Close vs. Close – Difference & Meaning

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Candace Osmond

Candace Osmond studied Advanced Writing & Editing Essentials at MHC. She’s been an International and USA TODAY Bestselling Author for over a decade. And she’s worked as an Editor for several mid-sized publications. Candace has a keen eye for content editing and a high degree of expertise in Fiction.

Are you confused by the difference between “close” and “close”? Don’t worry – you’re certainly not alone! As non-native English speakers, it can be difficult to remember all of the subtle nuances that differentiate seemingly similar words.

In this guide, I will demystify the differences between these two terms so that you can feel confident in your understanding of when to use each word properly.

What Does Close Mean?

httpsgrammarist.comheteronymsclose vs close

Close is an adjective with multiple meanings depending on the context in which it’s used. At its most basic level, close can define something near or adjacent to another object or person.

The word can also imply that an object or person is tightly bound and intertwined with another object or person – emotionally, financially, and spiritually.

It can define a connection between two people that is strong and difficult to break apart. It can define a period that has either elapsed or will soon come to pass.

Close vs. Close Meaning in English

The word “close” can be used in various ways in English. To begin, it can be used as an adjective to describe items near one another. For instance, if two chairs are close together, they are positioned so that their edges nearly touch.

Another use for the word “close” is as an adverb meaning almost or nearly; suggesting that something is not quite the same but similar. For example, two restaurants could serve the same food, but one may be close to the original recipe while the other is vastly different.

Lastly, “close” can also be used as a verb to signify the act of shutting or locking something like a door or window, thus making it inaccessible to anyone without access.

The versatility of this versatile word allows it to have numerous applications and meanings in the English language.

What Are the Two Meanings of Close?

The term “close” can mean many different things. The two most common definitions for the word refer to proximity and the state of something not being open.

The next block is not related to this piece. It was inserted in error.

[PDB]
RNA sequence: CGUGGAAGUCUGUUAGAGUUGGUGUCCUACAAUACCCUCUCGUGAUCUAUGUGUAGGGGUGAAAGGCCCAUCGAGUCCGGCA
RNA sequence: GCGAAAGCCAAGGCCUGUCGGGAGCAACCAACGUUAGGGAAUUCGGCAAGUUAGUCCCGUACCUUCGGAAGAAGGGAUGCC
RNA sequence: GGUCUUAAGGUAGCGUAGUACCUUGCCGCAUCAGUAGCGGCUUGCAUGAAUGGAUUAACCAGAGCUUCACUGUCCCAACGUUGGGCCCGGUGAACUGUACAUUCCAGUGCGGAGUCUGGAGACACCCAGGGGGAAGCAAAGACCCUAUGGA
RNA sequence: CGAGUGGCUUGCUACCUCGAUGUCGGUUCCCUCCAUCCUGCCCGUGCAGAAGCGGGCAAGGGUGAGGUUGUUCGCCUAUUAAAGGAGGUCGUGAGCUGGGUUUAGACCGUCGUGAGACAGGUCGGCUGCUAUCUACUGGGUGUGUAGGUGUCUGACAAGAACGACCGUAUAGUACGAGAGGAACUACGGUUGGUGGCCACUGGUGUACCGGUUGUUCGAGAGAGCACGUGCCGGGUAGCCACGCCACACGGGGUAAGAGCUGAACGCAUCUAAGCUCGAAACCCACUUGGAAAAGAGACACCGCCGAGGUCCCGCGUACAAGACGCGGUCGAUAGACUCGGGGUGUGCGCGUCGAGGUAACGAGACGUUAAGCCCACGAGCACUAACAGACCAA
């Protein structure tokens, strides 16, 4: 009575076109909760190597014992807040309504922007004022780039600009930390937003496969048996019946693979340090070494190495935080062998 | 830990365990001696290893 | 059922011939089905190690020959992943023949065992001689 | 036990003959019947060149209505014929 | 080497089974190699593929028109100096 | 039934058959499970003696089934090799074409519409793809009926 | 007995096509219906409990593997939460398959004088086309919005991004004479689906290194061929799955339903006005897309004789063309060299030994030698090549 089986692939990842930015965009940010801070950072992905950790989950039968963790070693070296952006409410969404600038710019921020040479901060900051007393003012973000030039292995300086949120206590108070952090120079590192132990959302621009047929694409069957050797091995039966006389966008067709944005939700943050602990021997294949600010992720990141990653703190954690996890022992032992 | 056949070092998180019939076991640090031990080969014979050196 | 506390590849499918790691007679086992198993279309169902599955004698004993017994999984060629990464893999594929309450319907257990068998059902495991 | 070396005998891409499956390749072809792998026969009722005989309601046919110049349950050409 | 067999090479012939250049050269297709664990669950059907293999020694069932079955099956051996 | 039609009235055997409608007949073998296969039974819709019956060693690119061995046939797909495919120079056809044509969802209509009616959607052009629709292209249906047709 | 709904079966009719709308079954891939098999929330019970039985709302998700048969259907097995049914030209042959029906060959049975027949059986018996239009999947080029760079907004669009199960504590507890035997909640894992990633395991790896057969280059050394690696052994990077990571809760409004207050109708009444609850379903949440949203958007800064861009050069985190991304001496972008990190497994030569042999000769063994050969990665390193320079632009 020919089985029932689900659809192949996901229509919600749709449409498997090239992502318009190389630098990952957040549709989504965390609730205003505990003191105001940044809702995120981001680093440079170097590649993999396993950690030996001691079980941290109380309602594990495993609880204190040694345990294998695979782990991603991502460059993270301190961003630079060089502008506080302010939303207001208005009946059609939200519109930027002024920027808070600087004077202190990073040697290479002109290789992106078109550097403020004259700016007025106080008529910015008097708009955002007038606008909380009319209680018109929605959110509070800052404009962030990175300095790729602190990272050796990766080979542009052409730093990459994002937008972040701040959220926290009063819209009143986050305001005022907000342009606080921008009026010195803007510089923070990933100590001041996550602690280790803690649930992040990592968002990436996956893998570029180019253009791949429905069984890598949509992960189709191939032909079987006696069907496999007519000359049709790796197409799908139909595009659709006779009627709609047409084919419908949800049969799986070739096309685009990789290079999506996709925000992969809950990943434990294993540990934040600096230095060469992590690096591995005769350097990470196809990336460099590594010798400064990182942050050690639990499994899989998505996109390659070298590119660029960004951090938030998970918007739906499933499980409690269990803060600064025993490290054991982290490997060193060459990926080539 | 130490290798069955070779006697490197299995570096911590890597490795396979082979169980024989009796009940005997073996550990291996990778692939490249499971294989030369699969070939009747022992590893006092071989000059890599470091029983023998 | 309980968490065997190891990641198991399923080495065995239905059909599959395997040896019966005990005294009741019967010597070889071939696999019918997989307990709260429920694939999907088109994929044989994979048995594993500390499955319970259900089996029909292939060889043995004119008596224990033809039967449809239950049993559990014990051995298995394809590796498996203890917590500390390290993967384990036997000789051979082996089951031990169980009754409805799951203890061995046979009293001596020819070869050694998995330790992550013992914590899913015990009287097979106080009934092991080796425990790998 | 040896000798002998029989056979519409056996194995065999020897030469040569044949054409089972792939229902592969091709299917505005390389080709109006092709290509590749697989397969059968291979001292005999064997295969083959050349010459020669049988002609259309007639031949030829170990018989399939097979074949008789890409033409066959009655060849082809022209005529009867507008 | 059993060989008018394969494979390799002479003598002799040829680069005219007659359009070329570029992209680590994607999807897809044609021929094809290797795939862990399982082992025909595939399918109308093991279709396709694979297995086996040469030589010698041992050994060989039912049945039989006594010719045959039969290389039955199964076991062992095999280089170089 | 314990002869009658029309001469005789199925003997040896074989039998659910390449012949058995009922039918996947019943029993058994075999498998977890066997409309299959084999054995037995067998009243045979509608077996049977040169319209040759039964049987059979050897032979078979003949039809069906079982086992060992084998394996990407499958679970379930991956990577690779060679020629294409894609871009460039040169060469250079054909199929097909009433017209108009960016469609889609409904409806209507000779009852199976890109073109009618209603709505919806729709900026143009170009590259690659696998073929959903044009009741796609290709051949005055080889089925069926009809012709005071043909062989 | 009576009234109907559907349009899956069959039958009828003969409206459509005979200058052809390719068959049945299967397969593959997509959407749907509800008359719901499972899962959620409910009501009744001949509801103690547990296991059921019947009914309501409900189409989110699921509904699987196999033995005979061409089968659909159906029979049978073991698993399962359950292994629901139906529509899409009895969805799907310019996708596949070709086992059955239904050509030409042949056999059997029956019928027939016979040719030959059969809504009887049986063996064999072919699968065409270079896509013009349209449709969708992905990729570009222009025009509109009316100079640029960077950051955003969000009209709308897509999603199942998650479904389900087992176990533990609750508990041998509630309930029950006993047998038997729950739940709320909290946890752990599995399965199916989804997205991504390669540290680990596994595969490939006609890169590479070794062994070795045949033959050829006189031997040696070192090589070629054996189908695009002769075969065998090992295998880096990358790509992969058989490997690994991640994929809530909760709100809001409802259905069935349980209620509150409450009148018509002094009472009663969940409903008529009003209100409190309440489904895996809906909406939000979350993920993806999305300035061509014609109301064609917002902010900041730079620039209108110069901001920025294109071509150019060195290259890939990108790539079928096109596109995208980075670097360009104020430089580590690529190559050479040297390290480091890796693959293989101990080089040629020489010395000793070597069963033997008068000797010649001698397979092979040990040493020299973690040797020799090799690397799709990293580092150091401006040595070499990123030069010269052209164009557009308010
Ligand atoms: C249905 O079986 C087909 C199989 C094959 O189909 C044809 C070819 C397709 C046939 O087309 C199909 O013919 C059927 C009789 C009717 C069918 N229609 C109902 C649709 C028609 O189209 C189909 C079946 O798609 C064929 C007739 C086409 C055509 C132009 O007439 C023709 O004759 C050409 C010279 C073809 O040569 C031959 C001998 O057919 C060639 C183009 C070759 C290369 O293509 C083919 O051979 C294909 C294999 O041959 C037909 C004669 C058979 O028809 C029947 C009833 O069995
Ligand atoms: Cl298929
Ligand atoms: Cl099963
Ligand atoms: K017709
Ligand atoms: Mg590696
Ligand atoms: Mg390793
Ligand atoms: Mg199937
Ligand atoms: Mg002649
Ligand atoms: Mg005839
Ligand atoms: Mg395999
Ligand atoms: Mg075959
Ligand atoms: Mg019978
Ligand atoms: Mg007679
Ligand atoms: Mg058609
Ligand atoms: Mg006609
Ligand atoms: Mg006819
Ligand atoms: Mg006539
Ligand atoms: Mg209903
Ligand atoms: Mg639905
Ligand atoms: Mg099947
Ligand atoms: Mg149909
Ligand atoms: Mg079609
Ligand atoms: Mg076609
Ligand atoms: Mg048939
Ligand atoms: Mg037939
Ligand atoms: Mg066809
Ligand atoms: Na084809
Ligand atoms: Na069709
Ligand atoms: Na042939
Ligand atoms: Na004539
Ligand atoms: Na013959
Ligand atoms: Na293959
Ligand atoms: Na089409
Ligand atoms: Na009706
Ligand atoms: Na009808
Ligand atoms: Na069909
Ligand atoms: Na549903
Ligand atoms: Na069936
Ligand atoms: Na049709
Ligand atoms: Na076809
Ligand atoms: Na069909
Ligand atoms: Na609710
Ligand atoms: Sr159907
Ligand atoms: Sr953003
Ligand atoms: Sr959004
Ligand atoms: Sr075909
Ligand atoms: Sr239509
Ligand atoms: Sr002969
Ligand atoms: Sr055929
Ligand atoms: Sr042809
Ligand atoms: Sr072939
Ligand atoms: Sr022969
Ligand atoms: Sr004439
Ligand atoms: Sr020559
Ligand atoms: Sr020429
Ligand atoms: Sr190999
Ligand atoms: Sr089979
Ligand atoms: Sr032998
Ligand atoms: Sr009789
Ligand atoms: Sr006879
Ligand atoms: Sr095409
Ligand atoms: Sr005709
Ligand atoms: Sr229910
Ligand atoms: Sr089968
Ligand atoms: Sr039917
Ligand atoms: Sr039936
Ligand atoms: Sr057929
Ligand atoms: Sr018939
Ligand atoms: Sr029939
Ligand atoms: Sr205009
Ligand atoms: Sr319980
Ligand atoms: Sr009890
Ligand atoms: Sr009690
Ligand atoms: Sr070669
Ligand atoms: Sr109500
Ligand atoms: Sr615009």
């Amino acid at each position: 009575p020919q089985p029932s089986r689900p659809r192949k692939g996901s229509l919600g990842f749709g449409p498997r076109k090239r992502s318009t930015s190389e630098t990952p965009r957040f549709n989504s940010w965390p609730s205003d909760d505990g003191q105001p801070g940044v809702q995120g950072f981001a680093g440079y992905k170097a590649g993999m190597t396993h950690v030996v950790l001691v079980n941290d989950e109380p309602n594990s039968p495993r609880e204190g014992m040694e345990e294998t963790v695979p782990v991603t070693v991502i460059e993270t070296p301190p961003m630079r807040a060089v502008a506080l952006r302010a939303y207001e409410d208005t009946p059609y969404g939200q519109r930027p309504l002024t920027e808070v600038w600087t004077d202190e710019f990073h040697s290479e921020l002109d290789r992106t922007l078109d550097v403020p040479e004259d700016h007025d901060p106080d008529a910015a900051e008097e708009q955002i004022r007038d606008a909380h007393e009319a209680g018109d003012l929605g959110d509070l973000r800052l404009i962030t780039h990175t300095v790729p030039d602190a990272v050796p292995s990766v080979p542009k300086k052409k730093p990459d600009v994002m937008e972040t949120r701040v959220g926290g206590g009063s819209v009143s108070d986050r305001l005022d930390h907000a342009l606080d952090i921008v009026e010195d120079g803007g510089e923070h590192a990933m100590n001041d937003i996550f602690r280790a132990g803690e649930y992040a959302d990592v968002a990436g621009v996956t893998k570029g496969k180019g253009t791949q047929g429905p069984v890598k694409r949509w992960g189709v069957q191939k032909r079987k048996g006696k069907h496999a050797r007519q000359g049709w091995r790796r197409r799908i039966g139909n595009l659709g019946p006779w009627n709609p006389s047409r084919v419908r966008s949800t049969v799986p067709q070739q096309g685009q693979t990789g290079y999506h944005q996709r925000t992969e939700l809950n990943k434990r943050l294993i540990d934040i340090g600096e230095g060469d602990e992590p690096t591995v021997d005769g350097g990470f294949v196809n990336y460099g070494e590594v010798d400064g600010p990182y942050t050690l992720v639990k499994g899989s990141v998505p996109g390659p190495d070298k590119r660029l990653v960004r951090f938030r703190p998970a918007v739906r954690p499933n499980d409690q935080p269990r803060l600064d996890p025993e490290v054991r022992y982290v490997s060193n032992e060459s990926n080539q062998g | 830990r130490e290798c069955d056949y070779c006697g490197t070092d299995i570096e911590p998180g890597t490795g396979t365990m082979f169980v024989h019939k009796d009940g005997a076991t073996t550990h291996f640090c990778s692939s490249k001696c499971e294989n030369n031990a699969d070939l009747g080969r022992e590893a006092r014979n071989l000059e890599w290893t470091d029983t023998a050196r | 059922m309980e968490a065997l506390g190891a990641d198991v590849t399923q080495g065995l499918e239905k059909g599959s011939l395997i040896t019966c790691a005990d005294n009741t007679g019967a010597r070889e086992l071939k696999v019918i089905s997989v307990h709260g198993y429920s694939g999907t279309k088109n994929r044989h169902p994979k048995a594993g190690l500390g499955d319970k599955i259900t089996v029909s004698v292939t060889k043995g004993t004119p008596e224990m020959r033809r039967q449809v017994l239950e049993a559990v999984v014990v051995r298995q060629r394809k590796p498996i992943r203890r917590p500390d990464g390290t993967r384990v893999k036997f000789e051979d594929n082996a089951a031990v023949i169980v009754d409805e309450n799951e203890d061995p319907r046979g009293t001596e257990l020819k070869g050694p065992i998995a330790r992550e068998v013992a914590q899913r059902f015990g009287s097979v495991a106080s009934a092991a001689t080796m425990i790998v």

It can mean a near space or time and often refers to a time when something will happen. For instance, the “closing date” is typically used when referencing an application deadline that needs to be sent by that day and time.

On the other hand, it can sometimes refer to an emotional connection between people or things that are far away from each other.

In this sense, one may feel close to someone even if they live on opposite sides of the world. This type of closeness lies in the relationship between two people and not necessarily in physical proximity.

How Do You Use the Verb Close?

The verb “close” is used in various contexts and has multiple applications. Used literally, one might use the word to describe something that has been shut or joined together in some way, such as closing a door or completing a circuit.

In finance, it can also refer to finalizing a transaction where an investor buys or sells shares at the closing price. Additionally, one might use close in reference to an end result being reached—as in coming close to achieving some goal.

Here are examples showing how to use the verb “close” in a sentence:

  • Close the door, please.
  • I’m going to close my eyes for a few minutes.
  • The company is closing its manufacturing plant in Mexico.
  • We need to close the deal by the end of the week.
  • They close the store on Sundays.

Is Close a Past Tense

The past tense of the verb “close” is “closed.”

Close Homonyms Sentences

Close is both a homonym and a homograph, so it might be confusing to know how to use it properly. Here are some sentence examples:

  • The door was close to being shut.
  • I am close friends with her.
  • He is a close relative of mine.
  • The two countries are close allies.
  • We live close to the school.
  • Please come close so I can see you better.
  • He always sits in the back row to get a good view of the board without having to sit too close to it.
  • I don’t like to be too close to other people when I’m on an airplane.
  • She was standing so close to me that I felt her breath on my cheek.
  • We should try to get there as soon as possible, so we don’t have to park too close to the entrance.

The Final Thoughts

While “close” may seem like a simple word, it is pronounced and spelled in two different ways. It can be used as both a verb and an adjective, often confusing many people.

The word’s meaning also changes depending on how it is used in a sentence. If you’re unsure whether you’re using the word correctly, consult a dictionary or grammar guide.

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